Career services dean answers employment questions from prospective students

Let’s address some questions about employment raised by prospective students over the last few weeks.

(1)   When will employment statistics be available for KU Law’s most recent class?

For each graduating class, KU Law measures employment at graduation and nine months after graduation. Each February, every law school in the country submits final employment data to the National Association for Law Placement (NALP). In June, law schools receive a detailed report from NALP of national and school-specific trends.

We will submit our class of 2010 report to NALP on February 22, 2011. At that time, we will update our website with the “employed at graduation” and “employed nine months after graduation” data using the US News formula (which differs slightly from the NALP formula).

Here are the US News numbers from the 2006-09 graduating classes:

Graduation Year % Employed at Graduation % Employed Nine Months after Graduation US News Ranking
2009 63.2 89.0 TBD
(April 2011)
2008 69.4 93.6 67
(April 2010)
2007 67.1 95.5 65
(April 2009)
2006 65.9 94.7 73
(April 2008)

(2)  
What’s the geographic dispersion of recent KU Law grads?

For the class of 2009, the last class for which we have complete information, 51.2 percent of the class was employed in Kansas, 21.7 percent in Missouri and 27.1 percent in other states and countries.

Most students reporting employment in Missouri were employed in the greater Kansas City area.

Outside of Kansas and Missouri, the most traveled-to states by the Class of 2009 were:  Washington, D.C. (7), Arizona (3), Oklahoma (3), Colorado (2), Illinois (2) Maryland (2), New York (2), Texas (2), Virginia (2) and Washington (2).

Historically, between 65 percent and 75 percent of our students remain in the West North Central Region, as defined by NALP to include Kansas, Missouri, Iowa, Minnesota, Nebraska, North Dakota and South Dakota. The bulk of these students find employment in Kansas and Kansas City, Mo. 

Other popular regions for our grads are South Atlantic (on the strength of D.C.), West South Central (mainly in Texas) and Mountain (primarily in Arizona, Colorado and Utah).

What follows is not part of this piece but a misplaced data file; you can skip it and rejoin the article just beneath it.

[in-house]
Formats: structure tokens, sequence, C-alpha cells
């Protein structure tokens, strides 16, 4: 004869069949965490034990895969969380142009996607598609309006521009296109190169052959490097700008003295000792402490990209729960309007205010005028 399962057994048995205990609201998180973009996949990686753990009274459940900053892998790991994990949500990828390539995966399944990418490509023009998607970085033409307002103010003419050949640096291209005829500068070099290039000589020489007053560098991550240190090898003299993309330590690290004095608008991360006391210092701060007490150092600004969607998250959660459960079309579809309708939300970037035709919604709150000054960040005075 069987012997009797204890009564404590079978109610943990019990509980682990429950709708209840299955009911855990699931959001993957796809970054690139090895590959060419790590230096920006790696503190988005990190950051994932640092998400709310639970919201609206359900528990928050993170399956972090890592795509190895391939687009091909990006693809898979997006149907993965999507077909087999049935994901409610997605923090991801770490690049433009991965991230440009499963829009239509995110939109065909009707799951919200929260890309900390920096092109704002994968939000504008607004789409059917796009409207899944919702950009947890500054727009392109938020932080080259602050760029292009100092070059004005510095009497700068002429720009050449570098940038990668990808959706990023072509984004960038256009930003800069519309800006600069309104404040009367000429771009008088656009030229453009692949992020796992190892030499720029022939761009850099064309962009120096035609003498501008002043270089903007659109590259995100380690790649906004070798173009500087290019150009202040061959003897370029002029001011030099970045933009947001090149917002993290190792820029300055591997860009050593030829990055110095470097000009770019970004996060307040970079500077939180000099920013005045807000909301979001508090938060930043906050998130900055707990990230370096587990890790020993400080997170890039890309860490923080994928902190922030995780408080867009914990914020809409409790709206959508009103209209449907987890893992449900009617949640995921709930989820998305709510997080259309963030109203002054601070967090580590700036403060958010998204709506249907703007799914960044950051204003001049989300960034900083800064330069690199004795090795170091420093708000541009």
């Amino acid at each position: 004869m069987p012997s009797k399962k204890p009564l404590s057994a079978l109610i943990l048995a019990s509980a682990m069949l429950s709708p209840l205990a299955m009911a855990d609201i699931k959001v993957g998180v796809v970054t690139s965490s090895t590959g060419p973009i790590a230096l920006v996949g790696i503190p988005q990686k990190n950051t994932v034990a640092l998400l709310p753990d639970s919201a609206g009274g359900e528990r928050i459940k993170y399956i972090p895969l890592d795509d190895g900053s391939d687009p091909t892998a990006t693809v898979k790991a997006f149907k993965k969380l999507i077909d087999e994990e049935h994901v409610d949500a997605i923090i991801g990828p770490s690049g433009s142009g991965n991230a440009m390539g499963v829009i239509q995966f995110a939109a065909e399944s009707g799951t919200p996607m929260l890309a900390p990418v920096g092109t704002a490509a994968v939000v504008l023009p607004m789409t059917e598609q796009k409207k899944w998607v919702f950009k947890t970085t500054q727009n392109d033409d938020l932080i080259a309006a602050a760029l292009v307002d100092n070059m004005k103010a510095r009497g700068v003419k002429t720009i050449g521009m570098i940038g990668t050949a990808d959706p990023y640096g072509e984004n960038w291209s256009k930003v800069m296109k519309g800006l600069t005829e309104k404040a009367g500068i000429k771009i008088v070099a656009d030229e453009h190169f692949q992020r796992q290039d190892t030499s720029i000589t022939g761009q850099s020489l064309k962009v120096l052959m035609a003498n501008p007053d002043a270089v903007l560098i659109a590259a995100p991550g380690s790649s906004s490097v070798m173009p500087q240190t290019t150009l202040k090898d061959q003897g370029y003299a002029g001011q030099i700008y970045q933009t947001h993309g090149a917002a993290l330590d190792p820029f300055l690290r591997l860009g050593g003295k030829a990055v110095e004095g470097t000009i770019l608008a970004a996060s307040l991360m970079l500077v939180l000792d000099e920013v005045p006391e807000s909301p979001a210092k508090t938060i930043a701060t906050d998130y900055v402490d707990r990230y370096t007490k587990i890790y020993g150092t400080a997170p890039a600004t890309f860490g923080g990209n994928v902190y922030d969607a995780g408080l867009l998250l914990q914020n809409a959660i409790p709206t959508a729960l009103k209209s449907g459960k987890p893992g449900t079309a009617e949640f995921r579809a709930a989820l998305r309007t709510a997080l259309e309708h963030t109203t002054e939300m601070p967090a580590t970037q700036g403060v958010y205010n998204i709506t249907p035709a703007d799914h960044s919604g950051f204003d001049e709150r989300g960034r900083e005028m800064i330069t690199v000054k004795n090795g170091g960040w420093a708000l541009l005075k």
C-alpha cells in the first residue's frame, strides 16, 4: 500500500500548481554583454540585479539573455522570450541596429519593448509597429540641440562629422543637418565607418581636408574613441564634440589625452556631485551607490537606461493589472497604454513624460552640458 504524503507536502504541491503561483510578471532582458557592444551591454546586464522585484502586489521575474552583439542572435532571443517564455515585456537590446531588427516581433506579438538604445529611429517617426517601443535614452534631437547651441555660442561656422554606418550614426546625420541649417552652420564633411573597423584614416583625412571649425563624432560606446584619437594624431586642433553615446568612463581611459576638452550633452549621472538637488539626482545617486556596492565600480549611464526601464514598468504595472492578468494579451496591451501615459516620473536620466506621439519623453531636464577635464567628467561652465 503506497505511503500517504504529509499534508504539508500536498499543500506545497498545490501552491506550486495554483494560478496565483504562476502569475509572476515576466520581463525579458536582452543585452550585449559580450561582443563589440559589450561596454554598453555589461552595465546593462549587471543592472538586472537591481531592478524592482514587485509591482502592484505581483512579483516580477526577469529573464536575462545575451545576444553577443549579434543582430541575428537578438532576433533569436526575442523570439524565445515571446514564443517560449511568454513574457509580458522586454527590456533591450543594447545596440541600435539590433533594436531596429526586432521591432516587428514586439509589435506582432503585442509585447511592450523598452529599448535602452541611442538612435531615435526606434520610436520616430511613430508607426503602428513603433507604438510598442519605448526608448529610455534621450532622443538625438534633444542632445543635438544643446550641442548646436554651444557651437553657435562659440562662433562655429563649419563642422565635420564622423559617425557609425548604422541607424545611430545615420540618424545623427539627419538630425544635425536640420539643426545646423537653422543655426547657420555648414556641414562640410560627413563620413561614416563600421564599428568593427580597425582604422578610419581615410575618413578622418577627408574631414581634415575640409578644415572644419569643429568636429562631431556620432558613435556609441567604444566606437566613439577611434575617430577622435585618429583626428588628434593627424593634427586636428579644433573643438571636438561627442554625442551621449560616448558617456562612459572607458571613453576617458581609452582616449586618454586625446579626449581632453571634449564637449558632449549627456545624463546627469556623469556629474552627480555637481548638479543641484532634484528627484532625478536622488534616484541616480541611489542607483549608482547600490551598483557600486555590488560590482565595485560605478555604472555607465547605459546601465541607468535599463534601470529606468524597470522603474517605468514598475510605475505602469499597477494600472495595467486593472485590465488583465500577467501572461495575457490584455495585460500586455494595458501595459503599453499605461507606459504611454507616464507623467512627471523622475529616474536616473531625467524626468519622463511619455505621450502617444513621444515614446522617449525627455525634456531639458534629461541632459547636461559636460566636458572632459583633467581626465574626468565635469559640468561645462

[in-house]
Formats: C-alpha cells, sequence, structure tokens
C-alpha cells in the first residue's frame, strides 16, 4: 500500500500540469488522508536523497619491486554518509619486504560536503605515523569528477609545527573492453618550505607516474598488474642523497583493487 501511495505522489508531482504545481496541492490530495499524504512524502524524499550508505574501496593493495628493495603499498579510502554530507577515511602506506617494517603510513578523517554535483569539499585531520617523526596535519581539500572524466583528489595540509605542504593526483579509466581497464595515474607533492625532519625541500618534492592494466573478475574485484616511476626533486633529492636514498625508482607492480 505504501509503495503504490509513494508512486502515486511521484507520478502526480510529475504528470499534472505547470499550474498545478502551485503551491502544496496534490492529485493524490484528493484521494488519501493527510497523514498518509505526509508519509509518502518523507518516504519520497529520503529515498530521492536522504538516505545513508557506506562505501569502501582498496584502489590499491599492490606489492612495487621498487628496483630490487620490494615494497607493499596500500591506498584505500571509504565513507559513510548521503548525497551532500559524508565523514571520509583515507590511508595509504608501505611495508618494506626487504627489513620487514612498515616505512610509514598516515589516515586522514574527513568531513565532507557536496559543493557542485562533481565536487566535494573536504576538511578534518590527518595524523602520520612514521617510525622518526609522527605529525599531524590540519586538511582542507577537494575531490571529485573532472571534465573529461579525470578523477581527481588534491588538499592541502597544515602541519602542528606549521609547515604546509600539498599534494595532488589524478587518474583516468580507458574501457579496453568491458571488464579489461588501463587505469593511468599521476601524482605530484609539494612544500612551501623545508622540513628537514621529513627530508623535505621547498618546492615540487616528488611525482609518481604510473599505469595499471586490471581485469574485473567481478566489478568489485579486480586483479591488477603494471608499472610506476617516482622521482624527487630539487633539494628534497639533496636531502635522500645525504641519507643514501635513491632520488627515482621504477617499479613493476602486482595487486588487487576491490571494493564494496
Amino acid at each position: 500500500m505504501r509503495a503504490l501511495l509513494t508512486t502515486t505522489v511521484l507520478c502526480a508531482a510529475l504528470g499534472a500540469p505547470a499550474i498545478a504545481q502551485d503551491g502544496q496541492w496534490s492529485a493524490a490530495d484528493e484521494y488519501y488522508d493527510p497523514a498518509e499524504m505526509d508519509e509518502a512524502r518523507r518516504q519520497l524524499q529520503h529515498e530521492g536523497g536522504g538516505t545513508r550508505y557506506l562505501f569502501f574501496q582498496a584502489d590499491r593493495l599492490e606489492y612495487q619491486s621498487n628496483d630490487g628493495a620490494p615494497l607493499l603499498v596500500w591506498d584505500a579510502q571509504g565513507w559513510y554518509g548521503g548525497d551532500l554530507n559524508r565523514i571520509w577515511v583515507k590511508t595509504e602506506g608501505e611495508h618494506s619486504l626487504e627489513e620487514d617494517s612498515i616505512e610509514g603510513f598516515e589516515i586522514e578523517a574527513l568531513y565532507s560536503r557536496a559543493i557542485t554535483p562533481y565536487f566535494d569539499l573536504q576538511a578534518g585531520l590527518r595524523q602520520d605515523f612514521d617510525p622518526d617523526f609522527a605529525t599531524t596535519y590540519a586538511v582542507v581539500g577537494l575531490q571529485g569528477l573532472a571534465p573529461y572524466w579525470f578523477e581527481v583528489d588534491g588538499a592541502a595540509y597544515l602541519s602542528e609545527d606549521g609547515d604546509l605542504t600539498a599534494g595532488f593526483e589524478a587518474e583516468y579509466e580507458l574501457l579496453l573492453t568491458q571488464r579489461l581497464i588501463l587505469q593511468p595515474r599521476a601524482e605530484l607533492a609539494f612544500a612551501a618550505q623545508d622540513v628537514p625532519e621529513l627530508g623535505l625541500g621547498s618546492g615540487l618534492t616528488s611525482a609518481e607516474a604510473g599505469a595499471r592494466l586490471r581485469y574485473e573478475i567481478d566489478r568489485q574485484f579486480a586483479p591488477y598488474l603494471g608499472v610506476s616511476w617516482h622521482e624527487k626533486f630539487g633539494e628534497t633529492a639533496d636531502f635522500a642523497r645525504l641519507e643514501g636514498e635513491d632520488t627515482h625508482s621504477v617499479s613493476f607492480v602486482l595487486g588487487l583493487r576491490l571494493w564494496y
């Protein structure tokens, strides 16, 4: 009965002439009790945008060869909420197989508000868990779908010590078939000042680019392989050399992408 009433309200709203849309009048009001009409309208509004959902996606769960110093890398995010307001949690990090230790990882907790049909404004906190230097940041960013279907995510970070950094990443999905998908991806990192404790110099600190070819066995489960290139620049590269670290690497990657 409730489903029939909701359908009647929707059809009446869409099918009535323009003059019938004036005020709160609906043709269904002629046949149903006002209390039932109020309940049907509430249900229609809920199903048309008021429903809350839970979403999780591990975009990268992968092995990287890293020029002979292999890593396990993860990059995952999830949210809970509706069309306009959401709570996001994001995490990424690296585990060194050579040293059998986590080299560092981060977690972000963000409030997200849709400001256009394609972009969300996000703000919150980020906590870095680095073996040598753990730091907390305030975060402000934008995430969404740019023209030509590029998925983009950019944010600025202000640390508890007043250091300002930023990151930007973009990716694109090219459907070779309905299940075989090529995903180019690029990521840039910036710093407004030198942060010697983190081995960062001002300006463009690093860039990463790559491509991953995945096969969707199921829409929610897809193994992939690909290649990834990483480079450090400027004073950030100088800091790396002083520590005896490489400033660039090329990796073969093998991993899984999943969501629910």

(3)   How has the recession impacted on-campus recruiting?

Nationally, the most dramatic impact of the current economic situation was on fall 2009 recruiting of 2Ls for summer 2010 positions. At the largest national law firms, the median number of summer offers dropped from 30 in fall 2007 to 18.5 in 2008 to just 8 in 2009. The percentage of callback interviews resulting in summer jobs fell from 60 percent to 46.6 percent to 36.4 percent over that three-year period. The acceptance rate of 42.8 percent was an all-time high.

Our on-campus interview (OCI) numbers serve as a rough barometer of the overall health of the legal economy, especially regionally. By tracking the last three academic years, it becomes clear that the recession was in full bloom in late summer/early fall 2009, the same time period in which employers were deciding whether to participate in the fall 2009 OCI program to recruit 2L law students for the summer of 2010.

Over half of law schools surveyed reported a decrease of 30 percent or more in the number of employers on campus in fall 2009 compared with fall 2008. Our drop was 40 percent, from 72 to 43 employers; 38.2 percent of schools in the Midwest reported a decrease of more than 40 percent. 

Some good news: In the fall of 2010, 50 employers from 7 states conducted 670 interviews on campus, as compared to 562 on-campus interviews in the fall of 2009.  An increased number of call-back (second) interviews, offers and acceptances were also reported by our students.

(4)   What did last year’s 1Ls do over their summer break?

Eighty percent of the Class of 2012 reported summer employment and/or participation in summer school, a law school clinic or a study abroad program.
Todd Rogers, Assistant Dean for Career Services

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